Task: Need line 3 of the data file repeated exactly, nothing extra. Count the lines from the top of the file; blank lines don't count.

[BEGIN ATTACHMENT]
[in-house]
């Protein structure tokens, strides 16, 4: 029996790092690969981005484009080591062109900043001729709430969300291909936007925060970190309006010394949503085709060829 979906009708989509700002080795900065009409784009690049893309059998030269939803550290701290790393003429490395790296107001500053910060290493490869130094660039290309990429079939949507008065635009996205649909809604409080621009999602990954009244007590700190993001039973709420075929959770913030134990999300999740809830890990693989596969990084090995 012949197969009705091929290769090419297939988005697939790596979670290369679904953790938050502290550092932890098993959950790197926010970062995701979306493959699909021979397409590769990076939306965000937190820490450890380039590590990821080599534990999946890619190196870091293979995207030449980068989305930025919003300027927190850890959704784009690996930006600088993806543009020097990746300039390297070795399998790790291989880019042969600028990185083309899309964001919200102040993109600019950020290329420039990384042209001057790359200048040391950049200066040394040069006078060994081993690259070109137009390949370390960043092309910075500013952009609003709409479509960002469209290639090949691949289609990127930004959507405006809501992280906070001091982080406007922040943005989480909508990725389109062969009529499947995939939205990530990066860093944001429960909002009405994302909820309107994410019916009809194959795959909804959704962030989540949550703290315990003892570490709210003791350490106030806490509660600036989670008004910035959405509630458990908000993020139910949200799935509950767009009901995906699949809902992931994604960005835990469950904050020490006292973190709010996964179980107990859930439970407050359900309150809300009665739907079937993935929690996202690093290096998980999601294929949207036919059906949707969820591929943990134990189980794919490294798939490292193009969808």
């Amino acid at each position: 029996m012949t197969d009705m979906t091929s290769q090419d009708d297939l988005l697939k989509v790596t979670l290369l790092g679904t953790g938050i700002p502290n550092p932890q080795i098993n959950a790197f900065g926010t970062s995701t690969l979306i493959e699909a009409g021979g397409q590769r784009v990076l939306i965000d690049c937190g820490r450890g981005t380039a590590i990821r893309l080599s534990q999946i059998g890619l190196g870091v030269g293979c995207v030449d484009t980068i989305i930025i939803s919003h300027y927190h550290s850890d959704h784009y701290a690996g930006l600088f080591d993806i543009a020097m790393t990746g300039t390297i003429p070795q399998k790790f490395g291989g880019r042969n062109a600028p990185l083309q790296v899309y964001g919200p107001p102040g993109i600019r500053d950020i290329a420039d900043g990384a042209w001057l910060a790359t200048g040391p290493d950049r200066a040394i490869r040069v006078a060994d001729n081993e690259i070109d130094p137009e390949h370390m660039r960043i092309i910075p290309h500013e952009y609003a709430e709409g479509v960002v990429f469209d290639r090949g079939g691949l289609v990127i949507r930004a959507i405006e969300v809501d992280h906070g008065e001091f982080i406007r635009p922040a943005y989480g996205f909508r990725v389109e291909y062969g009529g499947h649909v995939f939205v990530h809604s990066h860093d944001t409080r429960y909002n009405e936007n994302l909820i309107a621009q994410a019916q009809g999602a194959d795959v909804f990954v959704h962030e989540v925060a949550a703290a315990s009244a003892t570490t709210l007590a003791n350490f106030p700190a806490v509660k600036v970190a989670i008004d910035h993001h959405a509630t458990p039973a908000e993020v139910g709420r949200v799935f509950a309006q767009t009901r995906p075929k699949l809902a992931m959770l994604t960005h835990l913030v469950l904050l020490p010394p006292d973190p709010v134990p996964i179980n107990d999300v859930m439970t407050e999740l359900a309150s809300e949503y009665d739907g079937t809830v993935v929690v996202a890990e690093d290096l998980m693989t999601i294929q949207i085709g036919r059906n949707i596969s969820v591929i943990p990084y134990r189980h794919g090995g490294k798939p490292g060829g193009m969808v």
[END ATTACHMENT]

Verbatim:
């Amino acid at each position: 029996m012949t197969d009705m979906t091929s290769q090419d009708d297939l988005l697939k989509v790596t979670l290369l790092g679904t953790g938050i700002p502290n550092p932890q080795i098993n959950a790197f900065g926010t970062s995701t690969l979306i493959e699909a009409g021979g397409q590769r784009v990076l939306i965000d690049c937190g820490r450890g981005t380039a590590i990821r893309l080599s534990q999946i059998g890619l190196g870091v030269g293979c995207v030449d484009t980068i989305i930025i939803s919003h300027y927190h550290s850890d959704h784009y701290a690996g930006l600088f080591d993806i543009a020097m790393t990746g300039t390297i003429p070795q399998k790790f490395g291989g880019r042969n062109a600028p990185l083309q790296v899309y964001g919200p107001p102040g993109i600019r500053d950020i290329a420039d900043g990384a042209w001057l910060a790359t200048g040391p290493d950049r200066a040394i490869r040069v006078a060994d001729n081993e690259i070109d130094p137009e390949h370390m660039r960043i092309i910075p290309h500013e952009y609003a709430e709409g479509v960002v990429f469209d290639r090949g079939g691949l289609v990127i949507r930004a959507i405006e969300v809501d992280h906070g008065e001091f982080i406007r635009p922040a943005y989480g996205f909508r990725v389109e291909y062969g009529g499947h649909v995939f939205v990530h809604s990066h860093d944001t409080r429960y909002n009405e936007n994302l909820i309107a621009q994410a019916q009809g999602a194959d795959v909804f990954v959704h962030e989540v925060a949550a703290a315990s009244a003892t570490t709210l007590a003791n350490f106030p700190a806490v509660k600036v970190a989670i008004d910035h993001h959405a509630t458990p039973a908000e993020v139910g709420r949200v799935f509950a309006q767009t009901r995906p075929k699949l809902a992931m959770l994604t960005h835990l913030v469950l904050l020490p010394p006292d973190p709010v134990p996964i179980n107990d999300v859930m439970t407050e999740l359900a309150s809300e949503y009665d739907g079937t809830v993935v929690v996202a890990e690093d290096l998980m693989t999601i294929q949207i085709g036919r059906n949707i596969s969820v591929i943990p990084y134990r189980h794919g090995g490294k798939p490292g060829g193009m969808v």